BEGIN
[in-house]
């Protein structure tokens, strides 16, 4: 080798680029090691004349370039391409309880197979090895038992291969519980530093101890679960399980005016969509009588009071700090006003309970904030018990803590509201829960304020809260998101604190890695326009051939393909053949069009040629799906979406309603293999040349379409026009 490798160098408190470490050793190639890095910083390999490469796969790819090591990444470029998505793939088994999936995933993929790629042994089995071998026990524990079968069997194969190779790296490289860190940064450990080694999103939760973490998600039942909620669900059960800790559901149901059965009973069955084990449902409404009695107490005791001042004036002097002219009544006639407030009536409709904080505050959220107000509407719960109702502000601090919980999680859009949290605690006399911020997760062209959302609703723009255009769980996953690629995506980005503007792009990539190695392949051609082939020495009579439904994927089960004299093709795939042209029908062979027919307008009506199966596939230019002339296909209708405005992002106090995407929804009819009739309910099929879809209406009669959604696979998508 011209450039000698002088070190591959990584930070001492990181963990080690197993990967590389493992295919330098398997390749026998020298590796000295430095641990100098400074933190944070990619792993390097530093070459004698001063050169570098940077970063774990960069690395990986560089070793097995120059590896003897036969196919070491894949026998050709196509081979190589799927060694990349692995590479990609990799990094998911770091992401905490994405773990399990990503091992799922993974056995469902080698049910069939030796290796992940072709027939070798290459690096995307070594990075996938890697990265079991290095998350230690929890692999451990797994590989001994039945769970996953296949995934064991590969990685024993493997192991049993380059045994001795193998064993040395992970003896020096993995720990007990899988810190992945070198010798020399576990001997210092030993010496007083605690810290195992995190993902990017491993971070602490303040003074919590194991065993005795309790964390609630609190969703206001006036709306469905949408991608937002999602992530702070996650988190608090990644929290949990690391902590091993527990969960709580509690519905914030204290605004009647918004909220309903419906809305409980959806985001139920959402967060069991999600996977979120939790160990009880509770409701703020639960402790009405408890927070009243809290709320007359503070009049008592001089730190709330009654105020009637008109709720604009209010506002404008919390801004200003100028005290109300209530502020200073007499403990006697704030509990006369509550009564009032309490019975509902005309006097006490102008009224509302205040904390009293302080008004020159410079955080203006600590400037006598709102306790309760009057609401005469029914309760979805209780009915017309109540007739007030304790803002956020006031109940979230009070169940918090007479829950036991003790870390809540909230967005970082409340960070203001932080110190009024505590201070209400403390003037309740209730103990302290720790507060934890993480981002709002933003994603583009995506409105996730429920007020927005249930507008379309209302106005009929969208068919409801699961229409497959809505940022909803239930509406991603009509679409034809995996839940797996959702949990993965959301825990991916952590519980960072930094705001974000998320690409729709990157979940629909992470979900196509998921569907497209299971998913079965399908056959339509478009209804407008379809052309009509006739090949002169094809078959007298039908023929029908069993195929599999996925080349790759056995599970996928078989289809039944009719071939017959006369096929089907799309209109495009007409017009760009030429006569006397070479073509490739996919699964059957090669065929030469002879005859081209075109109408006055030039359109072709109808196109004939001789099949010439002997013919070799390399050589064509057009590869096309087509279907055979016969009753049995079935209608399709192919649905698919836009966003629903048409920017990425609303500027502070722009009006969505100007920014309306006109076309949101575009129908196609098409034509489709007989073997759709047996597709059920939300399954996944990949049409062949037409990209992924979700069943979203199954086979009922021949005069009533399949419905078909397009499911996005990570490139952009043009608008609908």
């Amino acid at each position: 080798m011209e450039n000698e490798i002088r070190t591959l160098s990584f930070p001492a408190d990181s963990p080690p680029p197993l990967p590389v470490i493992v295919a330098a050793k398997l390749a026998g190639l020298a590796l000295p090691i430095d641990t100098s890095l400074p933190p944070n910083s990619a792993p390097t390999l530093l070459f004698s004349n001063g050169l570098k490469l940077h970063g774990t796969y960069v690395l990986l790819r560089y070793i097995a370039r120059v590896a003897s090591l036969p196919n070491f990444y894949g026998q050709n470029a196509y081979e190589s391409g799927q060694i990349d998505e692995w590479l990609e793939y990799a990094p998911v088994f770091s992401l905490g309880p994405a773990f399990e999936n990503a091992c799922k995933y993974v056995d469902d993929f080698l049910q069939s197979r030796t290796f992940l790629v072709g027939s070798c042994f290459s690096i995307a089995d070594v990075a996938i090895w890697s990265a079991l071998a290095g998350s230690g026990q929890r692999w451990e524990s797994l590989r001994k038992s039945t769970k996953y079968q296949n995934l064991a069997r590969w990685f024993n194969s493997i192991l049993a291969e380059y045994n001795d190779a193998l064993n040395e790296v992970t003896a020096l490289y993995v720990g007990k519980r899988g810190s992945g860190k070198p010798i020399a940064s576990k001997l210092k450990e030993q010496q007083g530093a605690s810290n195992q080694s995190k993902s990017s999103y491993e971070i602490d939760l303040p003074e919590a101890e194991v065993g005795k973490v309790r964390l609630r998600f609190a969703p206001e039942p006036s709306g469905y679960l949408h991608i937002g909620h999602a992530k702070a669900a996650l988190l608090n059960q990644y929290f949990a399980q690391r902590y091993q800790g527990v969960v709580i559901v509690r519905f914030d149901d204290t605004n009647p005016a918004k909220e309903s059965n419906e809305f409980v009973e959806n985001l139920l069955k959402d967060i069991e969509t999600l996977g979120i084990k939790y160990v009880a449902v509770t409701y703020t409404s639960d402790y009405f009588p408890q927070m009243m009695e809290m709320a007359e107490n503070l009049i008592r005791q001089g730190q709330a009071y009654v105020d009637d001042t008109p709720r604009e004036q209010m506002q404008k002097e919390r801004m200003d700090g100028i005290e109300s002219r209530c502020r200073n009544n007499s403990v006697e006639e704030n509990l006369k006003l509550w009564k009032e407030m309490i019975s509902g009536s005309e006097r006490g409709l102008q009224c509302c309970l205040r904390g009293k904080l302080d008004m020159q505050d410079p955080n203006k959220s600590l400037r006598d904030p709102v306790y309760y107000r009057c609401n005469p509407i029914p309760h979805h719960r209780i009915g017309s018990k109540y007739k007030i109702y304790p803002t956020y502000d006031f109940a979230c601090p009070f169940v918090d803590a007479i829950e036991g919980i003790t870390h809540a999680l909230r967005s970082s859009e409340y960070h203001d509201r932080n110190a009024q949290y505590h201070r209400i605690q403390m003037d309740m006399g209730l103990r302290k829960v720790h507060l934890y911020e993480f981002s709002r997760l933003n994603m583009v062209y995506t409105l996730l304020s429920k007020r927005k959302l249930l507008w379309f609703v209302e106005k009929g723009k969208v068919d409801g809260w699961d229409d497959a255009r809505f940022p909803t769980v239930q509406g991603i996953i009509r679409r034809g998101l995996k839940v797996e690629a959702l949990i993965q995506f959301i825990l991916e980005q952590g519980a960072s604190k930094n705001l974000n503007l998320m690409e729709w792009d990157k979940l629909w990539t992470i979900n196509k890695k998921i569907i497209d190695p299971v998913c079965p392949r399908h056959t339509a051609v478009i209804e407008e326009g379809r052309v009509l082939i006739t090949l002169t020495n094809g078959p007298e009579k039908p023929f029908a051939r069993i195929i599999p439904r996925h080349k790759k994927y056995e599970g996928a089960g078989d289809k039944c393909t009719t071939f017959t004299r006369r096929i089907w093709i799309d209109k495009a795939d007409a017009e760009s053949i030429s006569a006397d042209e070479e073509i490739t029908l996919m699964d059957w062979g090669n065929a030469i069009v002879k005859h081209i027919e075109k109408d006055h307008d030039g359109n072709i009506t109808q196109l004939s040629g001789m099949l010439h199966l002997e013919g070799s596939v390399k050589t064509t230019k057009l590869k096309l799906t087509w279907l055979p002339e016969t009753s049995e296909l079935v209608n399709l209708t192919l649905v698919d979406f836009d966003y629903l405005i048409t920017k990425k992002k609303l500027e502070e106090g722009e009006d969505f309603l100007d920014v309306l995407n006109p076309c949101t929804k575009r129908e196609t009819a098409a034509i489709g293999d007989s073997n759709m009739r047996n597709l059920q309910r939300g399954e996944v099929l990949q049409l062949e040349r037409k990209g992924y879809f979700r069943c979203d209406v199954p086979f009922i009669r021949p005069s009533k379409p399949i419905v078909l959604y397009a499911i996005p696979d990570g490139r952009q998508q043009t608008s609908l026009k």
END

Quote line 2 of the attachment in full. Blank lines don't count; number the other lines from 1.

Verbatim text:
């Protein structure tokens, strides 16, 4: 080798680029090691004349370039391409309880197979090895038992291969519980530093101890679960399980005016969509009588009071700090006003309970904030018990803590509201829960304020809260998101604190890695326009051939393909053949069009040629799906979406309603293999040349379409026009 490798160098408190470490050793190639890095910083390999490469796969790819090591990444470029998505793939088994999936995933993929790629042994089995071998026990524990079968069997194969190779790296490289860190940064450990080694999103939760973490998600039942909620669900059960800790559901149901059965009973069955084990449902409404009695107490005791001042004036002097002219009544006639407030009536409709904080505050959220107000509407719960109702502000601090919980999680859009949290605690006399911020997760062209959302609703723009255009769980996953690629995506980005503007792009990539190695392949051609082939020495009579439904994927089960004299093709795939042209029908062979027919307008009506199966596939230019002339296909209708405005992002106090995407929804009819009739309910099929879809209406009669959604696979998508 011209450039000698002088070190591959990584930070001492990181963990080690197993990967590389493992295919330098398997390749026998020298590796000295430095641990100098400074933190944070990619792993390097530093070459004698001063050169570098940077970063774990960069690395990986560089070793097995120059590896003897036969196919070491894949026998050709196509081979190589799927060694990349692995590479990609990799990094998911770091992401905490994405773990399990990503091992799922993974056995469902080698049910069939030796290796992940072709027939070798290459690096995307070594990075996938890697990265079991290095998350230690929890692999451990797994590989001994039945769970996953296949995934064991590969990685024993493997192991049993380059045994001795193998064993040395992970003896020096993995720990007990899988810190992945070198010798020399576990001997210092030993010496007083605690810290195992995190993902990017491993971070602490303040003074919590194991065993005795309790964390609630609190969703206001006036709306469905949408991608937002999602992530702070996650988190608090990644929290949990690391902590091993527990969960709580509690519905914030204290605004009647918004909220309903419906809305409980959806985001139920959402967060069991999600996977979120939790160990009880509770409701703020639960402790009405408890927070009243809290709320007359503070009049008592001089730190709330009654105020009637008109709720604009209010506002404008919390801004200003100028005290109300209530502020200073007499403990006697704030509990006369509550009564009032309490019975509902005309006097006490102008009224509302205040904390009293302080008004020159410079955080203006600590400037006598709102306790309760009057609401005469029914309760979805209780009915017309109540007739007030304790803002956020006031109940979230009070169940918090007479829950036991003790870390809540909230967005970082409340960070203001932080110190009024505590201070209400403390003037309740209730103990302290720790507060934890993480981002709002933003994603583009995506409105996730429920007020927005249930507008379309209302106005009929969208068919409801699961229409497959809505940022909803239930509406991603009509679409034809995996839940797996959702949990993965959301825990991916952590519980960072930094705001974000998320690409729709990157979940629909992470979900196509998921569907497209299971998913079965399908056959339509478009209804407008379809052309009509006739090949002169094809078959007298039908023929029908069993195929599999996925080349790759056995599970996928078989289809039944009719071939017959006369096929089907799309209109495009007409017009760009030429006569006397070479073509490739996919699964059957090669065929030469002879005859081209075109109408006055030039359109072709109808196109004939001789099949010439002997013919070799390399050589064509057009590869096309087509279907055979016969009753049995079935209608399709192919649905698919836009966003629903048409920017990425609303500027502070722009009006969505100007920014309306006109076309949101575009129908196609098409034509489709007989073997759709047996597709059920939300399954996944990949049409062949037409990209992924979700069943979203199954086979009922021949005069009533399949419905078909397009499911996005990570490139952009043009608008609908």